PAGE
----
#13 John Boudreau

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Posted 11 February 2015 - 02:02 PM

Darryl, I agree with Poitr that Saturn's rings present a nice target for tuning an ADC even while viewing live L channel video with a monochrome camera although I still prefer adjustment with a parfocal eyepiece, and I see that Poitr prefers the eyepiece method too. With Saturn already quite low up here, the Cassini division is tough to detect along the fore and aft zones of the rings even in fair to good seeing. But it clearly appears in those rings zones when the ADC is properly adjusted, and in good seeing it gets very sharp! I've got Saturn results from the last couple of years that detect Encke's at the ring ansae down to 32° altitude and seeing was probably only P6 with moments of P7 at the very best. That would be impossible without an ADC in those conditions.

 

While I haven't adjusted an ADC in live view with Jupiter and my mono camera, I'm sure it's possible. Visually, I find the festoons to noticeably increase in contrast and any visible barges to really sharpen up as the ADC is tuned. The fine details in the wake of the GRS really helps in fine tuning too.  I'm sure that these features would also be of help in watching the L channel onscreen view. Might be worth a try.

 

In post #7 Poitr touches upon a trick I tend to use--- When tuning the ADC visually, it's easy to watch the planets move up/down along the dispersion line while tuning the prisms. With the prisms set to 0 correction, note the amount of dispersion visible. Next adjust to correct, but then also overshoot by the same amount--- the opposing red and blue fringing of the planet's disk will swap ends. Going back and forth a few times on either side of the correction point will give you a good feel for what the ADC is doing, and it may make it easier to find the point of best correction. In less than ideal seeing, this can help when judging by the visibility of fine details is less than certain.

 

Since you are thinking of fabricating a new imaging train, here's a few important points with an ADC:
As I mentioned previously, an ADC's correction varies with distance to the camera or eyepiece. In some cases I use the ADC on targets at such a low altitude that I run out of correction--- even at the maximum setting it's not enough. Adding a 30mm or longer spacer will give you more correction for those lower altitude ranges, so you may want to have the flexibility of adding an additional spacer if the need arises. Also, since most of us use Barlows to increase our EFL for planetary imaging or even visual work, it's best to use the Barlow in front of the ADC (the scope side). ADCs are intended for the longer light cone of f/12 and slower systems, and most are at their very best working with an f/20 or slower light cone. The Risley prisms do induce aberrations, but with these slower f-ratios these aberrations are lessened to the point of being insignificant.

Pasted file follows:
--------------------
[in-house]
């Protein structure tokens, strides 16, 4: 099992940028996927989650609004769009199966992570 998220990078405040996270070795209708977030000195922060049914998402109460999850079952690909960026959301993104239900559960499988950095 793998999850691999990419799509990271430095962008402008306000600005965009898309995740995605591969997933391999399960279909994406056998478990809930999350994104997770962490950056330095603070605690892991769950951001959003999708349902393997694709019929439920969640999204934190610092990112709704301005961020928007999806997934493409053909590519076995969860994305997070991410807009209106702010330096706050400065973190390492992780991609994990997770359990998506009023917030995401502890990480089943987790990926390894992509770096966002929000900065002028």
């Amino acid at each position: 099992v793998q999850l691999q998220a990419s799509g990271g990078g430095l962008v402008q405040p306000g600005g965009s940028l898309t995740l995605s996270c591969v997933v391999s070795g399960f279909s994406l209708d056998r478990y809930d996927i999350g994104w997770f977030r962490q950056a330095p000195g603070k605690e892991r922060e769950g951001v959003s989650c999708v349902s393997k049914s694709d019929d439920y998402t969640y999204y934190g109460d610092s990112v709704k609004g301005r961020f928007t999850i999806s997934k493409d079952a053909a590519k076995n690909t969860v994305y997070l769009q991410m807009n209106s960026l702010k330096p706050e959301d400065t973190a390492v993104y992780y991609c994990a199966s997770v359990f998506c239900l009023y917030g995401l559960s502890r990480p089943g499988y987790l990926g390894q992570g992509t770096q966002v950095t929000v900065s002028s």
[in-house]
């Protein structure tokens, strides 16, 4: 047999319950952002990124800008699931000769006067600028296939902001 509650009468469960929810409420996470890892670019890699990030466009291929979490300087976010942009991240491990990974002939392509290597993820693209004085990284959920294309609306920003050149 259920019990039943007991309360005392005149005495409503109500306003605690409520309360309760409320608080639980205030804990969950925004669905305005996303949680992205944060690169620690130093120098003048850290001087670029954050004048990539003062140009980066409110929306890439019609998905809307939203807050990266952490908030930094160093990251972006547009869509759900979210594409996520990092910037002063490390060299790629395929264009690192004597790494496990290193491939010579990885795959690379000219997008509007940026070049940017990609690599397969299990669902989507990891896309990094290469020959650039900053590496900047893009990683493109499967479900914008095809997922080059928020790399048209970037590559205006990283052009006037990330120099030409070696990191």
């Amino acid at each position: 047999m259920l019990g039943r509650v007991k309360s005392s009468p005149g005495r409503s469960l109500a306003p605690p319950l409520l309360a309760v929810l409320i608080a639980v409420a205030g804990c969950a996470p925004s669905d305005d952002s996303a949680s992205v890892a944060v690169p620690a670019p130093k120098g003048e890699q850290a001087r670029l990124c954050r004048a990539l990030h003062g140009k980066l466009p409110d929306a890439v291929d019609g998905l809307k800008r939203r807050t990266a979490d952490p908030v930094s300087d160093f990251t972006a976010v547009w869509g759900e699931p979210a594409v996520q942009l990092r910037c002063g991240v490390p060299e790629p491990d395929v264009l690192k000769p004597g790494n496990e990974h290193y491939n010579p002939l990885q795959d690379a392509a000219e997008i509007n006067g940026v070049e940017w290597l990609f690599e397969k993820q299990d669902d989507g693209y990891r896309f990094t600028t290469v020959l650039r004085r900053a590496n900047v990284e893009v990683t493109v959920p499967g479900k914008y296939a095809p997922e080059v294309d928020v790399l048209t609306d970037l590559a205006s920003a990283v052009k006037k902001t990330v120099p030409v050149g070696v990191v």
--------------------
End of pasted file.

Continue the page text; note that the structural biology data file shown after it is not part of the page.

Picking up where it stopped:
#14 HowardK

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Posted 11 February 2015 - 02:43 PM

Darryl, I agree with Poitr that Saturn's rings present a nice target for tuning an ADC even while viewing live L channel video with a monochrome camera although I still prefer adjustment with a parfocal eyepiece, and I see that Poitr prefers the eyepiece method too. With Saturn already quite low up here, the Cassini division is tough to detect along the fore and aft zones of the rings even in fair to good seeing. But it clearly appears in those rings zones when the ADC is properly adjusted, and in good seeing it gets very sharp! I've got Saturn results from the last couple of years that detect Encke's at the ring ansae down to 32° altitude and seeing was probably only P6 with moments of P7 at the very best. That would be impossible without an ADC in those conditions.

 

While I haven't adjusted an ADC in live view with Jupiter and my mono camera, I'm sure it's possible. Visually, I find the festoons to noticeably increase in contrast and any visible barges to really sharpen up as the ADC is tuned. The fine details in the wake of the GRS really helps in fine tuning too.  I'm sure that these features would also be of help in watching the L channel onscreen view. Might be worth a try.

 

In post #7 Poitr touches upon a trick I tend to use--- When tuning the ADC visually, it's easy to watch the planets move up/down along the dispersion line while tuning the prisms. With the prisms set to 0 correction, note the amount of dispersion visible. Next adjust to correct, but then also overshoot by the same amount--- the opposing red and blue fringing of the planet's disk will swap ends. Going back and forth a few times on either side of the correction point will give you a good feel for what the ADC is doing, and it may make it easier to find the point of best correction. In less than ideal seeing, this can help when judging by the visibility of fine details is less than certain.

 

Since you are thinking of fabricating a new imaging train, here's a few important points with an ADC: